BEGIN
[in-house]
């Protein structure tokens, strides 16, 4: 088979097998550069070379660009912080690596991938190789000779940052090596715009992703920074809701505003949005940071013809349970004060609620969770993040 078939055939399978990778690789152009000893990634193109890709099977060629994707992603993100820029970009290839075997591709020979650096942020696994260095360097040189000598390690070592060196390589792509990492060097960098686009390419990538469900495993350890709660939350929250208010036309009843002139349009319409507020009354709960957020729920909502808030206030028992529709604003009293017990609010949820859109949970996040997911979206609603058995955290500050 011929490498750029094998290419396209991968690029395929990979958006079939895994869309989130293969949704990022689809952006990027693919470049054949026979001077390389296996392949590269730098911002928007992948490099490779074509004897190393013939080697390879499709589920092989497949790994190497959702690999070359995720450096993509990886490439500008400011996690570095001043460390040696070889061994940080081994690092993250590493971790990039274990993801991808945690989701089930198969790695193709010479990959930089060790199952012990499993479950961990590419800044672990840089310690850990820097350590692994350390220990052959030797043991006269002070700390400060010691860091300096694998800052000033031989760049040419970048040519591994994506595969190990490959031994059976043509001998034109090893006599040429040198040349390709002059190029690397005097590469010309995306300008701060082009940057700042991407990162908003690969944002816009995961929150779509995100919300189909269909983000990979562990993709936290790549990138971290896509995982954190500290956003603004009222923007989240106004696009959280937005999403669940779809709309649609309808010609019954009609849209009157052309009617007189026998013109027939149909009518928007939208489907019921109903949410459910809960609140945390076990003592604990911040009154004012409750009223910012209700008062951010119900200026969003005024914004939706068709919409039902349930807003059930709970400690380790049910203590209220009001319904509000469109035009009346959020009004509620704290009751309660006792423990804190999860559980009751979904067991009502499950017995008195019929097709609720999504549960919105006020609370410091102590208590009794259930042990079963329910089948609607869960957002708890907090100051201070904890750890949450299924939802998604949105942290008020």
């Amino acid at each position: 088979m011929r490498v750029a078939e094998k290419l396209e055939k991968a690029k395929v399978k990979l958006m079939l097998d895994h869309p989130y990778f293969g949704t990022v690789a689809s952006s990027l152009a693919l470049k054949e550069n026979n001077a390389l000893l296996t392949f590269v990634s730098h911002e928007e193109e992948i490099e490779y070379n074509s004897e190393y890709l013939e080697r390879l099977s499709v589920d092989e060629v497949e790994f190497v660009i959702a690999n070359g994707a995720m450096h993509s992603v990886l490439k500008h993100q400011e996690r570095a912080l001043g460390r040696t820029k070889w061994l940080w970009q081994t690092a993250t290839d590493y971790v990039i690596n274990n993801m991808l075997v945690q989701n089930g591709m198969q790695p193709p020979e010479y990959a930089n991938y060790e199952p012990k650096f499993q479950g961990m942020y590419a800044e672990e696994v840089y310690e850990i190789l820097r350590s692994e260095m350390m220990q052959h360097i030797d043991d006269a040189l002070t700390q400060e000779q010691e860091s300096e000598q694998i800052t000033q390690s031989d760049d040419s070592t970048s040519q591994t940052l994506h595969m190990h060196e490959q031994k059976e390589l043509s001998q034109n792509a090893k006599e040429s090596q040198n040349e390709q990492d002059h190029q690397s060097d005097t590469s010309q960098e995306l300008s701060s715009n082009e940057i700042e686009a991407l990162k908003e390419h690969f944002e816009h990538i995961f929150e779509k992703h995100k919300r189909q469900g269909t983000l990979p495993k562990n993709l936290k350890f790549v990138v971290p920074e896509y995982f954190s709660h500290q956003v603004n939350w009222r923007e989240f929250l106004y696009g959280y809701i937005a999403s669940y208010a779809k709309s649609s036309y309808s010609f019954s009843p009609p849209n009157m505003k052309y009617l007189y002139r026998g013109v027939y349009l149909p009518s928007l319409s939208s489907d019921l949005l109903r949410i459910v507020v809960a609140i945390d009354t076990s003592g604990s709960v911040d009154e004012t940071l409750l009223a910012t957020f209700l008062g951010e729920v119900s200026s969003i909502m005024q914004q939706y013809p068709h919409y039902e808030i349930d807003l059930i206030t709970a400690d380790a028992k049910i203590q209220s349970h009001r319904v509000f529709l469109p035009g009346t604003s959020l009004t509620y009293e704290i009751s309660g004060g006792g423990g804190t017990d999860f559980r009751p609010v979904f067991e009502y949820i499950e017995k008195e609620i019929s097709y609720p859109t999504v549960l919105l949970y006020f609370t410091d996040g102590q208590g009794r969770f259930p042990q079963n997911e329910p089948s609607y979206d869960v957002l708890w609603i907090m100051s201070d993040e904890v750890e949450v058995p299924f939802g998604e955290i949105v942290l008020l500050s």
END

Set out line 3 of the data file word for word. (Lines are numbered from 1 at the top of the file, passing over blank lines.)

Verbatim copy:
């Amino acid at each position: 088979m011929r490498v750029a078939e094998k290419l396209e055939k991968a690029k395929v399978k990979l958006m079939l097998d895994h869309p989130y990778f293969g949704t990022v690789a689809s952006s990027l152009a693919l470049k054949e550069n026979n001077a390389l000893l296996t392949f590269v990634s730098h911002e928007e193109e992948i490099e490779y070379n074509s004897e190393y890709l013939e080697r390879l099977s499709v589920d092989e060629v497949e790994f190497v660009i959702a690999n070359g994707a995720m450096h993509s992603v990886l490439k500008h993100q400011e996690r570095a912080l001043g460390r040696t820029k070889w061994l940080w970009q081994t690092a993250t290839d590493y971790v990039i690596n274990n993801m991808l075997v945690q989701n089930g591709m198969q790695p193709p020979e010479y990959a930089n991938y060790e199952p012990k650096f499993q479950g961990m942020y590419a800044e672990e696994v840089y310690e850990i190789l820097r350590s692994e260095m350390m220990q052959h360097i030797d043991d006269a040189l002070t700390q400060e000779q010691e860091s300096e000598q694998i800052t000033q390690s031989d760049d040419s070592t970048s040519q591994t940052l994506h595969m190990h060196e490959q031994k059976e390589l043509s001998q034109n792509a090893k006599e040429s090596q040198n040349e390709q990492d002059h190029q690397s060097d005097t590469s010309q960098e995306l300008s701060s715009n082009e940057i700042e686009a991407l990162k908003e390419h690969f944002e816009h990538i995961f929150e779509k992703h995100k919300r189909q469900g269909t983000l990979p495993k562990n993709l936290k350890f790549v990138v971290p920074e896509y995982f954190s709660h500290q956003v603004n939350w009222r923007e989240f929250l106004y696009g959280y809701i937005a999403s669940y208010a779809k709309s649609s036309y309808s010609f019954s009843p009609p849209n009157m505003k052309y009617l007189y002139r026998g013109v027939y349009l149909p009518s928007l319409s939208s489907d019921l949005l109903r949410i459910v507020v809960a609140i945390d009354t076990s003592g604990s709960v911040d009154e004012t940071l409750l009223a910012t957020f209700l008062g951010e729920v119900s200026s969003i909502m005024q914004q939706y013809p068709h919409y039902e808030i349930d807003l059930i206030t709970a400690d380790a028992k049910i203590q209220s349970h009001r319904v509000f529709l469109p035009g009346t604003s959020l009004t509620y009293e704290i009751s309660g004060g006792g423990g804190t017990d999860f559980r009751p609010v979904f067991e009502y949820i499950e017995k008195e609620i019929s097709y609720p859109t999504v549960l919105l949970y006020f609370t410091d996040g102590q208590g009794r969770f259930p042990q079963n997911e329910p089948s609607y979206d869960v957002l708890w609603i907090m100051s201070d993040e904890v750890e949450v058995p299924f939802g998604e955290i949105v942290l008020l500050s």